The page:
FORT WORTH, Texas — After wrapping up the weekend with a 3-under par 67 in Sunday’s final round, LSU great David Toms fired his 72-hole score of 15-under par 265 at Colonial to snap a five-year winless drought on the PGA Tour with a one-stroke victory at the 2011 Crowne Plaza Invitational.
Toms earned a one-stroke victory over the 14-under 266 fired by Charlie Wi to earn his 13th career victory as a member of the PGA Tour, and his first since the 2006 Sony Open in Hawaii.
Despite trailing Wi by one shot as the pair teed off in the final round, Toms took over the lead on the 635-yard, par-five 11th hole when he made eagle with a wedge shot from 83 yards. After laying up to a perfect spot short of the green, and with Wi’s ball sitting in a bunker on the front of the green, Toms’ wedge took one bounce, landed just behind the pin and then rolled back into the cup for an eagle 3.
It proved to be a lead he would not relinquish over the final seven holes as he went on to defeat Wi by one stroke on the final leaderboard. Bo Van Pelt finished five shots back in third place at 10-under 270.
“When something like that happens, it’s like it’s meant to be,” Toms said. “That just took a lot of guts out there, that’s really all. That’s what I got by on today. I played a great round of golf today. I’ve wanted this tournament for a long time. It’s just a great course for me.”
Toms appeared to take control early at the Crowne Plaza Invitational as he fired back-to-back 8-under 69s to match the PGA Tour scoring record for the first 36 holes of a tournament with a 16-under 124. He then opened the third round with a birdie on the first hole to drop to 17-under par after 37 holes. But Toms was unable to hold it together on Saturday as he fell one shot behind Wi by the end of the day with his score at 4-over 74. Wi erased his seven-shot deficit to open the third round with a 4-under 66.
Toms then bounced back with a 3-under 67 to outduel Wi’s 1-under 69 on Sunday afternoon to take home the victory and don the coveted plaid jacket presented to the winner for the first time in his career.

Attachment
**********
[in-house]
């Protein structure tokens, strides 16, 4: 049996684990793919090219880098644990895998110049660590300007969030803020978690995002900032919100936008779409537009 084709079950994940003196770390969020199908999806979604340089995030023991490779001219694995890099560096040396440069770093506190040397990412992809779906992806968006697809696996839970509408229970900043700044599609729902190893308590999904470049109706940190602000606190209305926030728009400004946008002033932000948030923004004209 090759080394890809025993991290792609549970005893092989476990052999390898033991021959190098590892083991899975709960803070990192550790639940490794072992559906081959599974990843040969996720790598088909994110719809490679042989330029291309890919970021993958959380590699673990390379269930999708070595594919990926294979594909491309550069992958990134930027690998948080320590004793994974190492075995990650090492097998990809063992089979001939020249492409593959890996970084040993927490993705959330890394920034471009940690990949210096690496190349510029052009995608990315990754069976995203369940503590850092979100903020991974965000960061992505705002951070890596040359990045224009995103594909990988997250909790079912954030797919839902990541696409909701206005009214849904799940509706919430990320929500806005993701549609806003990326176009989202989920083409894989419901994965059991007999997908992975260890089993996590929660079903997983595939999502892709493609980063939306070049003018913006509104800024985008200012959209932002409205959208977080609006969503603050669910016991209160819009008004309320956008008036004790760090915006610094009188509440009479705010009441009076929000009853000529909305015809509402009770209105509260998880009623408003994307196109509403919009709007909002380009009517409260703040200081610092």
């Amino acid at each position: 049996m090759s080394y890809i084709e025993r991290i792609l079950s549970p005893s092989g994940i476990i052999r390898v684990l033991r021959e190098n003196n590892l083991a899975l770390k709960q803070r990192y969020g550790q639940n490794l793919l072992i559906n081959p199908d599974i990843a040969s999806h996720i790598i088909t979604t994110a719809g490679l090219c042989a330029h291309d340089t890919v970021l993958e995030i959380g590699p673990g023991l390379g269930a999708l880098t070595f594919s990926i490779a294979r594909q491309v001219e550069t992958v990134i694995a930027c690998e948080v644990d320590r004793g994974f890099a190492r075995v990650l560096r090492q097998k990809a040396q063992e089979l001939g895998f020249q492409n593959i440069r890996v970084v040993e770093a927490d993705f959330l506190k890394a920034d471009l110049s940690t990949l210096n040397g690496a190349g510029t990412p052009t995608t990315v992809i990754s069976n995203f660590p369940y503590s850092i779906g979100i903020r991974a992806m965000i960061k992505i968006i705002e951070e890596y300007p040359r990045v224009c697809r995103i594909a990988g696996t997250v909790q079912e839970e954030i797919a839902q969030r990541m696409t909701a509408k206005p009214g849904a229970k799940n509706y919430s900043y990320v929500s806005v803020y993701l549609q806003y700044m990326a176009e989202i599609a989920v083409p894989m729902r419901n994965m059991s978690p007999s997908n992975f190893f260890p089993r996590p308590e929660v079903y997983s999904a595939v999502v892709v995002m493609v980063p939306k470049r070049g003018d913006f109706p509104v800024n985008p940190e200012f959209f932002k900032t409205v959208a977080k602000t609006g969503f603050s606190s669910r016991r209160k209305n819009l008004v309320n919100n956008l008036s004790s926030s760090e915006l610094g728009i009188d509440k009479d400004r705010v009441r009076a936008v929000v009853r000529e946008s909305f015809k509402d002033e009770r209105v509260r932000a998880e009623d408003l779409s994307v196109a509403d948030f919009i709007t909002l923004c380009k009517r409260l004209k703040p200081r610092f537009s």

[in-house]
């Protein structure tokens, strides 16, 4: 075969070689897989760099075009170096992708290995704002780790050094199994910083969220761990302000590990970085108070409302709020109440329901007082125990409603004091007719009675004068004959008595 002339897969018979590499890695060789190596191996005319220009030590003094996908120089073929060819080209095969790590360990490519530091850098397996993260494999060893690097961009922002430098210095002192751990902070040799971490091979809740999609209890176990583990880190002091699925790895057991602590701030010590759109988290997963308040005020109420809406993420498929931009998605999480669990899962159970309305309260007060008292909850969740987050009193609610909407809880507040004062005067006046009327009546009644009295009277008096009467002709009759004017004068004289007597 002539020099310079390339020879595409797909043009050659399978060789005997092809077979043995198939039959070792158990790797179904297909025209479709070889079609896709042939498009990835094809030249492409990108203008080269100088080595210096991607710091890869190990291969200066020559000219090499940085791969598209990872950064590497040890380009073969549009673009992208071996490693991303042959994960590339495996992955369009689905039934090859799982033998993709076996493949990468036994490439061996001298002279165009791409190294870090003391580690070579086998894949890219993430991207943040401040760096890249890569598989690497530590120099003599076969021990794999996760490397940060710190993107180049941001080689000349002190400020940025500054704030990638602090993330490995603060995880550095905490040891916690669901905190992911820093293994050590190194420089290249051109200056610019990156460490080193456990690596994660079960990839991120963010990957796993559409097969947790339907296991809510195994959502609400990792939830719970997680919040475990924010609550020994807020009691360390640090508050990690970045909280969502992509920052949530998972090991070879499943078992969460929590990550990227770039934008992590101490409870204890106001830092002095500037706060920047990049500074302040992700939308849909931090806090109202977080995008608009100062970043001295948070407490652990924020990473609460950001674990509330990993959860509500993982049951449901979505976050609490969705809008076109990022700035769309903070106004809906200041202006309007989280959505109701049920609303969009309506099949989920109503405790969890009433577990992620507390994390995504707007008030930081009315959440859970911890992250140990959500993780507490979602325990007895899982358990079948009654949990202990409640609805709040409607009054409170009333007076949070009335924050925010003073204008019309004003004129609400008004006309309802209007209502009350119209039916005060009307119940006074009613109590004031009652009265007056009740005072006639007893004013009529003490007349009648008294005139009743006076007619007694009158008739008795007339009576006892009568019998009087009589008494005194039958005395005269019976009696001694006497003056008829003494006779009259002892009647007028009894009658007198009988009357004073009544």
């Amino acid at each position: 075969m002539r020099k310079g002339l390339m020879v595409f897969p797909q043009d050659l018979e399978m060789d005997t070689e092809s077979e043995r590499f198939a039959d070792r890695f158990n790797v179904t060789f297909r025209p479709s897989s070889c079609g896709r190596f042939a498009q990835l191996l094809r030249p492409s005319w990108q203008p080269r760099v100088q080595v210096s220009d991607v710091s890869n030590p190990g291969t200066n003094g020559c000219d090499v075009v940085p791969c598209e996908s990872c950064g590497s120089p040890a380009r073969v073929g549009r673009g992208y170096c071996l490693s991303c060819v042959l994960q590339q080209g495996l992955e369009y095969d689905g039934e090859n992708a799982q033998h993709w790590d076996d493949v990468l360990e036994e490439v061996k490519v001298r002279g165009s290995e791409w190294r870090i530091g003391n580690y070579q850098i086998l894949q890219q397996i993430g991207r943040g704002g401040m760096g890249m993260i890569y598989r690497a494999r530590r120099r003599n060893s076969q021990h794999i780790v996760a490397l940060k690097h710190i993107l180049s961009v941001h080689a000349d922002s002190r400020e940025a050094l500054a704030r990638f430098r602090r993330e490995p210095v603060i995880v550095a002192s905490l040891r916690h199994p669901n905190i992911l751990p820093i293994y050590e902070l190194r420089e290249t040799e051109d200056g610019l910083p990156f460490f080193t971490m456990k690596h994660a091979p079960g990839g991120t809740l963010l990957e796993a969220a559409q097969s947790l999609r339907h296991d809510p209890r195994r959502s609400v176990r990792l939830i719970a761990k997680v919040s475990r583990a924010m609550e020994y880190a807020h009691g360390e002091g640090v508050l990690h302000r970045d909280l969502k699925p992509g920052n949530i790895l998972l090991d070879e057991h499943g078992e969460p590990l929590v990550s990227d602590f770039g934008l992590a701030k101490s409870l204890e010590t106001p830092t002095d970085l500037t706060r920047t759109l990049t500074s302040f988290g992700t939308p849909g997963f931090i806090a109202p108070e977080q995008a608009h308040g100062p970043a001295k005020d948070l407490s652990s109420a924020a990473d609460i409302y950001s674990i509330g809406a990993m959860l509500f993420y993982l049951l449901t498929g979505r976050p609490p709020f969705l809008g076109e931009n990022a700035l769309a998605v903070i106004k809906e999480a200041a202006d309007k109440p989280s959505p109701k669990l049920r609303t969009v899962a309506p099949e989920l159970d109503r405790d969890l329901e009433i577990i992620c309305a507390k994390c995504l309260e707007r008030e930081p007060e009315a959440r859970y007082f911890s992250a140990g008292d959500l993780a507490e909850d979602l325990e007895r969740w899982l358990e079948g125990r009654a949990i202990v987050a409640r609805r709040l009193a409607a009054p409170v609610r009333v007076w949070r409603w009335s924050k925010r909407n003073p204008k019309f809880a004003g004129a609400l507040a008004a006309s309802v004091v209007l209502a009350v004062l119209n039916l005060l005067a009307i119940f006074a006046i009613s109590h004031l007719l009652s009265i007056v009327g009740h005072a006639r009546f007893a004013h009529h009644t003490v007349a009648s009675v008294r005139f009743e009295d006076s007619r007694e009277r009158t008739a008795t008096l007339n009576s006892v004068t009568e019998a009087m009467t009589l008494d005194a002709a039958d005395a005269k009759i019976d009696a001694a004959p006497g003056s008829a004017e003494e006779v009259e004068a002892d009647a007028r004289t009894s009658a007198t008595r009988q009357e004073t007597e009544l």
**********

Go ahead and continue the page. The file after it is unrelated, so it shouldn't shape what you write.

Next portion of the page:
Toms had already enjoyed tremendous success during his career at Colonial as he came close to taking his spot at the top by tying for fourth place in 2000, second place in 2002 and third place in 2005.
What might be most impressive is how Toms bounced back from a heartbreaking playoff defeat one week ago at The Players Championship at TPC Sawgrass when he fell to K.J. Choi. After leading the event into the final round, Toms fell in a playoff with a bogey at the signature island green at the par-three 17th.
In just the last two weeks, Toms has picked up $2,142,000 in winnings with a second place at The Players Championship ($1,026,000) and win at the Crowne Plaza Invitational ($1,116,000) to move into the No. 4 spot on the PGA Tour’s money list with $2,842,215 in earnings for the 2011 season. He also climbed into the No. 4 spot in the official FedExCup standings with 1,229 points for the season. Toms now trails leader Bubba Watson (1,383) by 154 points in the FedExCup standings.
Toms’ 13th career PGA Tour victory at the Crowne Plaza Invitational puts an exclamation point to the end of one of the more prolific weekends for the LSU golf programs in recent memory.
The No. 8-ranked Tigers earned the right to compete for a national championship on Saturday after taking a fourth-place finish at the NCAA East Regional Championships held at the Pete Dye River Course of Virginia Tech in Blacksburg. The Tigers will now compete May 31-June 5 for the 2011 NCAA Division I Men’s Golf Championships being held at Karsten Creek Golf Club in Stillwater, Okla.
Not only that, but the No. 5-ranked Lady Tigers earned their best national championship finish in program history at the NCAA Division I Women’s Golf Championships with a third-place team finish, led by their national championship winning performance by freshman All-American Austin Ernst.
Ernst became the first Lady Tiger to be crowned the individual NCAA champion in tournament history as LSU’s first national champion golfer since Tiger greats Fred Haas, Jr. (1937) and Earl Stewart (1941).